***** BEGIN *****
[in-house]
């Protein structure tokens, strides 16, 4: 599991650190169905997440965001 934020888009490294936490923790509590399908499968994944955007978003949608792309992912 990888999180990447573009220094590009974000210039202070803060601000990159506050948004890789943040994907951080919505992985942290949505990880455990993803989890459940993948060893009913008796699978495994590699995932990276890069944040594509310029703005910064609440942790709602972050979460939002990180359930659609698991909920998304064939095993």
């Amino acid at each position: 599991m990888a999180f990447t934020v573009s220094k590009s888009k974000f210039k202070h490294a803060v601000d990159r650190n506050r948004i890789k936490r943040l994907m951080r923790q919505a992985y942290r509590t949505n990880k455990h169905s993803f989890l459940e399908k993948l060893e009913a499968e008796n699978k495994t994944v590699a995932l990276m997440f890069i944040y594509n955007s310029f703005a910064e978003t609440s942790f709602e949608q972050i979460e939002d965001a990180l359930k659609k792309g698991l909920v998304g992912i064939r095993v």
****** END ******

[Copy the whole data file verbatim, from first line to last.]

[in-house]
């Protein structure tokens, strides 16, 4: 599991650190169905997440965001 934020888009490294936490923790509590399908499968994944955007978003949608792309992912 990888999180990447573009220094590009974000210039202070803060601000990159506050948004890789943040994907951080919505992985942290949505990880455990993803989890459940993948060893009913008796699978495994590699995932990276890069944040594509310029703005910064609440942790709602972050979460939002990180359930659609698991909920998304064939095993």
């Amino acid at each position: 599991m990888a999180f990447t934020v573009s220094k590009s888009k974000f210039k202070h490294a803060v601000d990159r650190n506050r948004i890789k936490r943040l994907m951080r923790q919505a992985y942290r509590t949505n990880k455990h169905s993803f989890l459940e399908k993948l060893e009913a499968e008796n699978k495994t994944v590699a995932l990276m997440f890069i944040y594509n955007s310029f703005a910064e978003t609440s942790f709602e949608q972050i979460e939002d965001a990180l359930k659609k792309g698991l909920v998304g992912i064939r095993v």